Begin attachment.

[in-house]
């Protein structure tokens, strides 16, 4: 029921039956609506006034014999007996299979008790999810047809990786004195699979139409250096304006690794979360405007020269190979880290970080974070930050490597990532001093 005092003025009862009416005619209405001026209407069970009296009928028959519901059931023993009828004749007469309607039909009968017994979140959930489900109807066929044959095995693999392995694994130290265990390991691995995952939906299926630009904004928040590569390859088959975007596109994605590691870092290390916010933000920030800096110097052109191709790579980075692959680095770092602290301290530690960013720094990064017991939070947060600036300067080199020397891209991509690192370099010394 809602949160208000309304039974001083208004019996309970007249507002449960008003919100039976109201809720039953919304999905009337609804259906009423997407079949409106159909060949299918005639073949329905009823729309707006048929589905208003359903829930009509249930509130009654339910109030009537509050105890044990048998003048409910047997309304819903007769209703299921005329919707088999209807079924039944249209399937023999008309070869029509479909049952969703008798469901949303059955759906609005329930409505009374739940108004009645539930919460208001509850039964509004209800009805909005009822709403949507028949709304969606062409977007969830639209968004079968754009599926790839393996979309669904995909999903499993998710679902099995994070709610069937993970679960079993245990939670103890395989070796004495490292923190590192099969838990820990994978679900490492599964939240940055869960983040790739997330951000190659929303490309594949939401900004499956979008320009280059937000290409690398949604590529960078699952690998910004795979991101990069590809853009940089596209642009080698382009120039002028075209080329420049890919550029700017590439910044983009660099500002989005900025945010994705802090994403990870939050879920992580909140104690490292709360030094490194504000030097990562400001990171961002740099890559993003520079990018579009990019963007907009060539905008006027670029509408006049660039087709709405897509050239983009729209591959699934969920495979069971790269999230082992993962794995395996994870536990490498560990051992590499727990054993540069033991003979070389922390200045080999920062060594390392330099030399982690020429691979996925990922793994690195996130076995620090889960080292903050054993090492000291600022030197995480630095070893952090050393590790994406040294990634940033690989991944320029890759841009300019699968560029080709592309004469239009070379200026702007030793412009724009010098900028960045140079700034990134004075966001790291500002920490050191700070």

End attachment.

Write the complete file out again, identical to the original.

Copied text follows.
[in-house]
């Protein structure tokens, strides 16, 4: 029921039956609506006034014999007996299979008790999810047809990786004195699979139409250096304006690794979360405007020269190979880290970080974070930050490597990532001093 005092003025009862009416005619209405001026209407069970009296009928028959519901059931023993009828004749007469309607039909009968017994979140959930489900109807066929044959095995693999392995694994130290265990390991691995995952939906299926630009904004928040590569390859088959975007596109994605590691870092290390916010933000920030800096110097052109191709790579980075692959680095770092602290301290530690960013720094990064017991939070947060600036300067080199020397891209991509690192370099010394 809602949160208000309304039974001083208004019996309970007249507002449960008003919100039976109201809720039953919304999905009337609804259906009423997407079949409106159909060949299918005639073949329905009823729309707006048929589905208003359903829930009509249930509130009654339910109030009537509050105890044990048998003048409910047997309304819903007769209703299921005329919707088999209807079924039944249209399937023999008309070869029509479909049952969703008798469901949303059955759906609005329930409505009374739940108004009645539930919460208001509850039964509004209800009805909005009822709403949507028949709304969606062409977007969830639209968004079968754009599926790839393996979309669904995909999903499993998710679902099995994070709610069937993970679960079993245990939670103890395989070796004495490292923190590192099969838990820990994978679900490492599964939240940055869960983040790739997330951000190659929303490309594949939401900004499956979008320009280059937000290409690398949604590529960078699952690998910004795979991101990069590809853009940089596209642009080698382009120039002028075209080329420049890919550029700017590439910044983009660099500002989005900025945010994705802090994403990870939050879920992580909140104690490292709360030094490194504000030097990562400001990171961002740099890559993003520079990018579009990019963007907009060539905008006027670029509408006049660039087709709405897509050239983009729209591959699934969920495979069971790269999230082992993962794995395996994870536990490498560990051992590499727990054993540069033991003979070389922390200045080999920062060594390392330099030399982690020429691979996925990922793994690195996130076995620090889960080292903050054993090492000291600022030197995480630095070893952090050393590790994406040294990634940033690989991944320029890759841009300019699968560029080709592309004469239009070379200026702007030793412009724009010098900028960045140079700034990134004075966001790291500002920490050191700070």